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Knowledge, Identity, and Power

Can ideologies, when put in to practice, live up to the utopian dreams of their visionaries? Or will they degenerate into dystopian nightmares? In this course in political theory, students study many of the ideologies that have shaped politics in the twentieth and twenty-first centuries. They explore the core theoretical texts of nationalist, anarchist, socialist, liberal, and Islamist movements, including Marx, Mao, Mussolini, Qutb, and others. Finally, they reflect on the (perhaps utopian) ideals that shape these movements and on how those ideals have influenced politics and political arrangements.

This course is concerned with the nature of law and the relationship between law and morality. The course is centered on questions like the following: What is the connection between law and morality? Is it morally wrong to break the law? Is breaking the law sometimes morally permissible or even morally required? Should morality be legally enforced? To what extent, if at all, should legal decisions be influenced by moral beliefs? What are the relationships between legal, constitutional, moral, and political rights? How can legal punishment be morally justified? While pursuing answers to these questions through the work of leading legal philosophers, students read a number of actual court cases and discuss specific issues like hate speech, homosexuality, and capital punishment, among others. Crosslisted as PHIL 378 / PG 348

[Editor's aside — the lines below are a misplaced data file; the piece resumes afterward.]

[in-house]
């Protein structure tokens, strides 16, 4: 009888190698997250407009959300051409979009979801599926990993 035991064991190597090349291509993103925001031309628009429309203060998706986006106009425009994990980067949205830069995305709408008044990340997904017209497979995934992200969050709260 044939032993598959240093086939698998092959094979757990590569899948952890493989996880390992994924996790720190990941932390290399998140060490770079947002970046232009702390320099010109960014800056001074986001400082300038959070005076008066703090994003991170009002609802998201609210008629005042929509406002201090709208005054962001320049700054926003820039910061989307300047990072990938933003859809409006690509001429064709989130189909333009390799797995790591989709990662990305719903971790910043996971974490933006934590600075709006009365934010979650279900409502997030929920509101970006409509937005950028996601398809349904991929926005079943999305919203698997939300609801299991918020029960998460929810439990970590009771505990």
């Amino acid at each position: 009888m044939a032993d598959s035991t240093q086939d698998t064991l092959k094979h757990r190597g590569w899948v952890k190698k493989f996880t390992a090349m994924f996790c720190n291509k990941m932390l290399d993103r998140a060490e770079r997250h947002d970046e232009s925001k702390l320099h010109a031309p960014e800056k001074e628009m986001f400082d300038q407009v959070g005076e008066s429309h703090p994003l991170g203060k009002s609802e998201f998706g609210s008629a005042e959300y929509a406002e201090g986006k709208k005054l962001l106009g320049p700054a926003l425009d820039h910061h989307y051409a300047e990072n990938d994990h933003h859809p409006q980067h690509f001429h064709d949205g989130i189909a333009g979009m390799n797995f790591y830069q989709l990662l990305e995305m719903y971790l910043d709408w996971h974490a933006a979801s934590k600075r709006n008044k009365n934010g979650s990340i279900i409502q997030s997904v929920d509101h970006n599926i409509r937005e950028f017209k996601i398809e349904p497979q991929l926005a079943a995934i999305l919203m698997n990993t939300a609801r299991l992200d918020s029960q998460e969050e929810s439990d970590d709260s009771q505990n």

Prerequisites
One previous course in Philosophy, or one course in Political Theory (PG 104, PG 340-348).

This course explores contemporary issues in political theory related to questions of citizenship, membership, and power. Students reflect on the structures and practices that determine who wields power, who holds citizenship status, who counts as a member of a political community. Students also explore the relationship between economic and political arrangements.

Prerequisites
PG 104 or permission of instructor. Credit for PG 349 will not be granted to students who have received credit for PG 440.

Looking at the interaction between religion and politics in the United States, students explore various understandings of the relationship between church and state, the treatment of minority religious communities and the influence of religion on the formation of American identity, institutions and policies. Students investigate various theoretical approaches and U.S. political development to provide a foundation for evaluating how religion and politics influence each other in the current moment. Topics include political behavior, public opinion, organizationsl activity, and public policies in areas such as gay rights, environmental policy, and immigration.

Prerequisites
PG 101.